blog

5 Pitfalls of the Tiny House DIY'er

temp-post-image

By: Ryan McCue “Tiny Ryan” (@tinyryan) and Jonathon Stalls (@jonathonstalls)

One of my current clients, Jonathon Stalls the proud owner of JStalls Tiny House, has been working on his DIY off-grid tiny home for just under three years. He is quick to name that his process, although slow-going and sometimes stressful, is full of inspiration, growth, and joy. He has a custom 24 ft Elm shell from Tumbleweed Tiny House company. He has, with the help of many friends and contractors like myself, gone from zero construction experience to installing windows, interior and exterior siding, solar panels, electric, plumbing, doors, and so much more. He’s learned a lot and probably has another 6 months to a year until he’s finished. I asked him if he could advise a DIY'er embarking on a tiny house building adventure of their own what he would say to them. Take a look at some of his DIY tiny house experience and advice below:

1. Get in bed with the Details: One of the biggest challenges I faced (and continue to face) is the adaptations I’m required to make along the way because I didn’t spend enough time focusing on the detailed function of things like: A) specific window placement and their relationship to stairs, wood stove, and counter height B) door location and my behavior of how I would walk into the space (side of tiny house, how door would open etc) C) Off-grid needs related to wiring, solar panels, venting for compost toilet, venting for batteries, stove vent location etc. Today’s DIY tiny house builder needs to spend quality time walking through the specific relationship of how you will move through the space. Imagine where you would want the windows in relationship to the desired counter height? Imagine how you want to enter the tiny house in relationship to where the stove will be and how the door might swing?

temp-post-image

2. Time is Money: Project management challenges. I can’t stress enough the amount of time that I felt was wasted in trips to the hardware store simply because I didn’t devote enough time (even 10-15 minutes) to plan out the various project stages and what I might need for them. I am a social entrepreneur who lives a very tight financial life. I don’t have the luxury to have a lot of extra time on my hands. When I protect time for working on the tiny house, I expect myself to maximize what I can get done. I’m not aggressive or over-controlling, but I’m deeply hoping to make the most of how I spend my time. It can often be stressful to stare at precious time knowing I’m without what I need to do the work I’ve hoped to accomplish.

temp-post-image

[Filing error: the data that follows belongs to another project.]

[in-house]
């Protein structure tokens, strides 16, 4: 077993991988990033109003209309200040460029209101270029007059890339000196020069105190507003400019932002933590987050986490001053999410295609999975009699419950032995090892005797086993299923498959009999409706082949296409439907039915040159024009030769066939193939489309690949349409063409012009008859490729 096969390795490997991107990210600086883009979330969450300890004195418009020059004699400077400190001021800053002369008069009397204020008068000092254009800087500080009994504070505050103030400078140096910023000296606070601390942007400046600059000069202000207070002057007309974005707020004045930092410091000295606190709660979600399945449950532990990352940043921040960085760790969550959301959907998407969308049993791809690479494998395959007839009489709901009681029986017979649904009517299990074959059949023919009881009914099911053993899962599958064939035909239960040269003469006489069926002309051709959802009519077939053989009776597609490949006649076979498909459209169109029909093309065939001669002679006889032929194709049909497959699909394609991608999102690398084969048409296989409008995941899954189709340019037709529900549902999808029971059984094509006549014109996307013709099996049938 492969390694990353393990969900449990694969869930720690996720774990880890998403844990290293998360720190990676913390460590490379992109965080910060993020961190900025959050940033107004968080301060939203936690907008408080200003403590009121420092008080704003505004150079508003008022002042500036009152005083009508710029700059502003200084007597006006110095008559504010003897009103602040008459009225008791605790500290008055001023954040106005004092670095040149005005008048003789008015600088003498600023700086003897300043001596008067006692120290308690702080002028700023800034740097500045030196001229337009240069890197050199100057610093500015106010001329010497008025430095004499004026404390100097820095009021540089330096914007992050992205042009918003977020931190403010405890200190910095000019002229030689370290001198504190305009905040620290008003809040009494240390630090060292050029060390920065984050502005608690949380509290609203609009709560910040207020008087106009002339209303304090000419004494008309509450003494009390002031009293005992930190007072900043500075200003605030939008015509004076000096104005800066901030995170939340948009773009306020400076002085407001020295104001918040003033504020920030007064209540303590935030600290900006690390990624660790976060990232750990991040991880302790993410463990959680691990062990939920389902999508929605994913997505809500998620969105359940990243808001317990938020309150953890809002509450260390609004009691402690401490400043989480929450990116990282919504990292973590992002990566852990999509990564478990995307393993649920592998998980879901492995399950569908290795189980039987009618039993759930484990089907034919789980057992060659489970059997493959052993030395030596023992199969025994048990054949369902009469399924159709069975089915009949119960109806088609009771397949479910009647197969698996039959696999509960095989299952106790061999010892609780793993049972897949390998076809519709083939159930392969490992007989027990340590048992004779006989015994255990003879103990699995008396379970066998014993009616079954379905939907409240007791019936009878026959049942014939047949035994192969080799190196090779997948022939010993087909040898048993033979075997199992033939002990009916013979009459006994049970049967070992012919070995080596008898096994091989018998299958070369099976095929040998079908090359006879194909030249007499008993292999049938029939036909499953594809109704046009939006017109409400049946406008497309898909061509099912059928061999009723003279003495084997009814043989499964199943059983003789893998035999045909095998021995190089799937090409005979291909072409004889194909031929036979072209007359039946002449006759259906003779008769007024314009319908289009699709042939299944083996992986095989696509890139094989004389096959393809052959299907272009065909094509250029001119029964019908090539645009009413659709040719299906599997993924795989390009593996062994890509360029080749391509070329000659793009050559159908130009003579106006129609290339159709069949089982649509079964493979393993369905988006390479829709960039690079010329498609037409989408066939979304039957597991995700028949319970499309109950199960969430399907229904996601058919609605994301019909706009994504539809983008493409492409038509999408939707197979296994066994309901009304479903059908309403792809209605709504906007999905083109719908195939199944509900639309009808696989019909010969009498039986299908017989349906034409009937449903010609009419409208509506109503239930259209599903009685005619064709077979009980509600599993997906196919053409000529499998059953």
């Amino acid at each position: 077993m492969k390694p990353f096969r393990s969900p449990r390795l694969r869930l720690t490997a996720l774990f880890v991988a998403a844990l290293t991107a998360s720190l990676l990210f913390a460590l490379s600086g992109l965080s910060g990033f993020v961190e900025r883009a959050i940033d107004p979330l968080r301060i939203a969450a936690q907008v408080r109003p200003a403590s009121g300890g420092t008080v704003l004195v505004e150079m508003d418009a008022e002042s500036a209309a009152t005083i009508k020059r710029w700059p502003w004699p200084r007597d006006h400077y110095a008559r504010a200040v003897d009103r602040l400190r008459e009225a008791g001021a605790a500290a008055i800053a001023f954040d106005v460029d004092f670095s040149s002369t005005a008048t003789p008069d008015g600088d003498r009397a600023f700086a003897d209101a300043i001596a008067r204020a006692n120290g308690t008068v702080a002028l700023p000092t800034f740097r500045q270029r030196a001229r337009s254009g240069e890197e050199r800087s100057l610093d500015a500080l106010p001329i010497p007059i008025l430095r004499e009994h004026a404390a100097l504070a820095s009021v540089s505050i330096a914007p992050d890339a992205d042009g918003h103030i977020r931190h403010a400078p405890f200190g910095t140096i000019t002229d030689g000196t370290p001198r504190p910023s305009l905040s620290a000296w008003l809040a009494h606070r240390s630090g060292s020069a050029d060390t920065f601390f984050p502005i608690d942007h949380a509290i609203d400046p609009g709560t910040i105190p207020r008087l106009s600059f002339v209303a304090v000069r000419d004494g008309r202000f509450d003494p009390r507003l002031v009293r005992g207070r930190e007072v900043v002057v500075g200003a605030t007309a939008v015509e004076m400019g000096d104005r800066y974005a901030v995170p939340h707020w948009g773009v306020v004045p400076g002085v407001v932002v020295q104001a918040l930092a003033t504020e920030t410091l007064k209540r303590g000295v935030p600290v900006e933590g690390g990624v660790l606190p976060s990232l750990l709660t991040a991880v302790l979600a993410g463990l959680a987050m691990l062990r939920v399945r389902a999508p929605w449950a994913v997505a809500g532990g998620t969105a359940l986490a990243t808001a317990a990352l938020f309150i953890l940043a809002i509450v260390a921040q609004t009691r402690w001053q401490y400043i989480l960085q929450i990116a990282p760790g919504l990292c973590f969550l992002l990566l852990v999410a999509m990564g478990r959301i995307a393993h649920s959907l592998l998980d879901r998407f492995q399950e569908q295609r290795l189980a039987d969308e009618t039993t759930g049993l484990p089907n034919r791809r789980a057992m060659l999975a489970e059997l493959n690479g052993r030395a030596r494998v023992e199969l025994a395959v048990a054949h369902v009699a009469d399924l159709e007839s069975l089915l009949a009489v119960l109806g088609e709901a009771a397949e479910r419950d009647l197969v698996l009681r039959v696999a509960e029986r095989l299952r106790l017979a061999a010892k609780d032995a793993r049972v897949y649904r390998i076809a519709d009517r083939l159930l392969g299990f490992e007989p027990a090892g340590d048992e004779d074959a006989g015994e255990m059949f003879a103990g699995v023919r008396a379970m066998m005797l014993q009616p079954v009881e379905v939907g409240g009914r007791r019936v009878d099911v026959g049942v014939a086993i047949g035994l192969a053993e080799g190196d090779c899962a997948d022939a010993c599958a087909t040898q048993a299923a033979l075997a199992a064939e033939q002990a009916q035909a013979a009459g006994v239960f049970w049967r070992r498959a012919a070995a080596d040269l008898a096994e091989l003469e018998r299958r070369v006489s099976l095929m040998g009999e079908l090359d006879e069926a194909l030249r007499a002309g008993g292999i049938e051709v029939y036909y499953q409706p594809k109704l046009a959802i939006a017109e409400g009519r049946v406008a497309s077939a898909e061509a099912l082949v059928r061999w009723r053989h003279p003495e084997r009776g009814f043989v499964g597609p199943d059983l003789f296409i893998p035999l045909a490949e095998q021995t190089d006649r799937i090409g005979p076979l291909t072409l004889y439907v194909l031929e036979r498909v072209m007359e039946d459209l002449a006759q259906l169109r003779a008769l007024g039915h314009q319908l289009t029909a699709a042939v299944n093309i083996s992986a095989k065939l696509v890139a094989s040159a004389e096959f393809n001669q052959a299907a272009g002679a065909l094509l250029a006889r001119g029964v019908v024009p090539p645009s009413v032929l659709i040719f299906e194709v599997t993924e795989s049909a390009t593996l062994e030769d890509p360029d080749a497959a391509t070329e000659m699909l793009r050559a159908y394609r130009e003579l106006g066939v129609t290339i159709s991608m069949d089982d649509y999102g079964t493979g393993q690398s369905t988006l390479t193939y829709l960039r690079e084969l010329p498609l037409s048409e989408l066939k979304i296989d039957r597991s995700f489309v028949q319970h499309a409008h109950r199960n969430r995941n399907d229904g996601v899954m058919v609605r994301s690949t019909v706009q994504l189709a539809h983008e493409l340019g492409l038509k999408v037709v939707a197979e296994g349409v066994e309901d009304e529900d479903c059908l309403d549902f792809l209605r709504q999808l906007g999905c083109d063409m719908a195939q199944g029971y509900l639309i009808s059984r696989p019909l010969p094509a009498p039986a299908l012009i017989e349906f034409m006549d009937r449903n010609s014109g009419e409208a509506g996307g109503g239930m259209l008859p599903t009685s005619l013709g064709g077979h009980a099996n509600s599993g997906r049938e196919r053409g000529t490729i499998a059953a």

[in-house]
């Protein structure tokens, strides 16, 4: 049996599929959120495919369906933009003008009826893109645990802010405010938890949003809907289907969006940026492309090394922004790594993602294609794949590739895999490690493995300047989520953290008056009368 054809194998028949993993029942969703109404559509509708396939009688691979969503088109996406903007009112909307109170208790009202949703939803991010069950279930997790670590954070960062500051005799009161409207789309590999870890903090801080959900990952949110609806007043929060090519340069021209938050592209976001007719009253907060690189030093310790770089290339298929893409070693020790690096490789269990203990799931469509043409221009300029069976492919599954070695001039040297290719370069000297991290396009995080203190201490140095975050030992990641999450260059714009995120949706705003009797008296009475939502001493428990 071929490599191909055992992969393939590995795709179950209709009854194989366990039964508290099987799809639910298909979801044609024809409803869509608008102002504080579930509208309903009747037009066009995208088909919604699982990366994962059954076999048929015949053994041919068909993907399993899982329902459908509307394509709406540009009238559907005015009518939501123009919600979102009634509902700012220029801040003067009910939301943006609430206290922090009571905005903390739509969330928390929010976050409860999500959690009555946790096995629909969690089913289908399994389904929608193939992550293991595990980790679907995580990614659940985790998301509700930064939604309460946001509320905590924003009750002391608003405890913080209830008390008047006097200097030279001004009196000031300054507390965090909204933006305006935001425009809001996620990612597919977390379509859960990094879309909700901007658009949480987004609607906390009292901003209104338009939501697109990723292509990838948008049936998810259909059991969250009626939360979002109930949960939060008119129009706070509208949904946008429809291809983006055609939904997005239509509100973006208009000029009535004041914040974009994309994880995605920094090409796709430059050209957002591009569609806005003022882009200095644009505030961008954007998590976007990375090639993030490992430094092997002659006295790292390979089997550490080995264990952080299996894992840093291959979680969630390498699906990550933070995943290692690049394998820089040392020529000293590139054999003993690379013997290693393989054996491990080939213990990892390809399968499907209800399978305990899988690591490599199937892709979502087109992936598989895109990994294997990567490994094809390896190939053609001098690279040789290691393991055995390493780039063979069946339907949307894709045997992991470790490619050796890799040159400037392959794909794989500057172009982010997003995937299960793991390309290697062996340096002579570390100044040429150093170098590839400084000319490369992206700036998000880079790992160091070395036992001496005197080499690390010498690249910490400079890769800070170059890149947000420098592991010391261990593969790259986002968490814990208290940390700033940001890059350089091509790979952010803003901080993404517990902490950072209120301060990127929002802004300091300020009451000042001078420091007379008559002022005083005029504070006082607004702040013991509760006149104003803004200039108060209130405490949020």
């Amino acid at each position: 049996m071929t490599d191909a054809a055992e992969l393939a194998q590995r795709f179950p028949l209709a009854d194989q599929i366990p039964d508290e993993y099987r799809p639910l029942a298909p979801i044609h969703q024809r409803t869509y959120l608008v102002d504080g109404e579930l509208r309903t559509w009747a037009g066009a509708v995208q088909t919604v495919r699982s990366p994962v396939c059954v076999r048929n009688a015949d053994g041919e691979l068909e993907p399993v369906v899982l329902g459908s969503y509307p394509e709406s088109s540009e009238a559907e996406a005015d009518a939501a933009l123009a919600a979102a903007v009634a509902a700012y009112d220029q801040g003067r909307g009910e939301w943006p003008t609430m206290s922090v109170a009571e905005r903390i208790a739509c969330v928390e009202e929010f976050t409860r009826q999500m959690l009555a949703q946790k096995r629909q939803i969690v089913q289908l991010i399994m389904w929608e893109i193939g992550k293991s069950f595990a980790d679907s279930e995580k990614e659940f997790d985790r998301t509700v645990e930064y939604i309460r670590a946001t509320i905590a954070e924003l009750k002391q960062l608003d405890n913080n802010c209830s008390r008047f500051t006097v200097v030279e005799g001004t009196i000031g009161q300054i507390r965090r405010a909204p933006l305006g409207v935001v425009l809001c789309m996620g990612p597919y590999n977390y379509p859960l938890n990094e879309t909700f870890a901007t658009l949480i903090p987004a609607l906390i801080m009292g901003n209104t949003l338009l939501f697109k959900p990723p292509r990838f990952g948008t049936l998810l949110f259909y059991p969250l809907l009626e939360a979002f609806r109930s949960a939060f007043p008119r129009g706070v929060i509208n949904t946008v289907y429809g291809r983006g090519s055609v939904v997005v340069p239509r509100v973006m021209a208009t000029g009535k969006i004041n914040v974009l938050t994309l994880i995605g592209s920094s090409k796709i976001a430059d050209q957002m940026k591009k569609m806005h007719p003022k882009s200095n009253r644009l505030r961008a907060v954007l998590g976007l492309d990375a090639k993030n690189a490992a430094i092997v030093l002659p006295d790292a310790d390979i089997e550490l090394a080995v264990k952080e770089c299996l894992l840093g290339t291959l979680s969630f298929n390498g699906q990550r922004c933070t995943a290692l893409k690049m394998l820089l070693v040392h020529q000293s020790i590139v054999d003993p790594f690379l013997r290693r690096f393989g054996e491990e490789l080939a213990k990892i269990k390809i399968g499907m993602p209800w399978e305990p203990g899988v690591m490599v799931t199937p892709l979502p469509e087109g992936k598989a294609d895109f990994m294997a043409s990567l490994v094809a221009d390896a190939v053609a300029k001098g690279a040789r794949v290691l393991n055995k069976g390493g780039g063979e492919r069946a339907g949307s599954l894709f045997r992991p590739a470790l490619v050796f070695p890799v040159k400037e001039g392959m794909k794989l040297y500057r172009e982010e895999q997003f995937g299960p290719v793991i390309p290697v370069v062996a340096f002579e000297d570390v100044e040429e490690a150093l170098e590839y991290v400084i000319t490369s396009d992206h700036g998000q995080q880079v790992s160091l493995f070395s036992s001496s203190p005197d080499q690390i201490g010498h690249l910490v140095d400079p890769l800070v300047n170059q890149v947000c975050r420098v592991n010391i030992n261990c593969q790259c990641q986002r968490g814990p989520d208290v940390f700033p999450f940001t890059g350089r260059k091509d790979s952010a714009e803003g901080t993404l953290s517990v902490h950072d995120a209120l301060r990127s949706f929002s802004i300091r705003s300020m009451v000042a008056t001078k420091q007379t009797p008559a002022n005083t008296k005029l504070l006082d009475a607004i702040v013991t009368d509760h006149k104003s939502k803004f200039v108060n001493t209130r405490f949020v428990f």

3. Seek out the Right Questions & Navigate YouTube Hysteria: I lack construction confidence and experience; however, I feel capable navigating available DIY resources. YouTube and my inner circle of more experienced peers is, of course, helpful and gets the process moving. That said, I often don’t protect enough time to think about the right questions I might ask someone with more senior experience beforehand. I am usually stuck in front of a problem or foreign project and I’m lost in scanning what feels like hundreds of strong opinions on how to do what and why and when. It becomes more stressful than it would need to be if I had focused on forming the right questions. Let's not forget the amount of time I have spent lost at the hardware store. I usually rush off with a disjointed trust that “I’ll figure it out when I get there” vs a focused list of questions and materials that I can present to one of the staff.

temp-post-image

4. Seek Support on Screws, Bolts, and Tools: Study up and get familiar with common tools, screws, bolts, nails, and such. Build a chicken coop, build a shed, take courses, or hire someone like Ryan to walk you through a construction/DIY 101 on general tools and materials. So much money and time I felt was lost in my spray of learning and growing in these areas. I’m far from an expert and I know many DIY folks who deeply believe that you have to go through these ‘growing pains’. I agree; however, significant time can be saved by having a little more intention in being guided around the details of what you will be using to build your tiny home. It will go a long way.

temp-post-image

5. Time for Grace, Progress, and Process: Regardless of how much time and skill you have, I find that having practices that: A) ground how you set realistic expectations, B) open you up towards what the project might teach you, C) allow for storytelling and progress mapping, and D) protect time to enjoy what you’re experiencing will make this DIY process inspiring and worth every drop. I personally do this in the morning before I start working through 20 minutes of meditation or silence, walking and hiking, pausing to observe, writing out my goals and just naming flexibility over the project. I sometimes also finish the day with answering: What did I learn today? What did I accomplish? What am I grateful for?

temp-post-image

So, there you have it. Some great advice from someone who is actively building his own tiny home and living the adventure. If your are looking to start your own tiny house build or are in the think of it as we speak, my best advice is to protect more time than you think for planning ~ not just drawing plans but the actual per project plans. The time you take to seek support on what might feel like the simplest of tasks will go a long way.

As Abraham Lincoln once said, “If someone gave me 8 hours to cut down a tree, I'd spend 6 hours sharpening my ax!” If you need any support, I offer one-two hour consultations to help get your process started. Check out all areas of my website here and get in touch with me to schedule a time. Be sure to follow me on social media for updates, videos, and tips!


contact

Please fill out all inquiries here.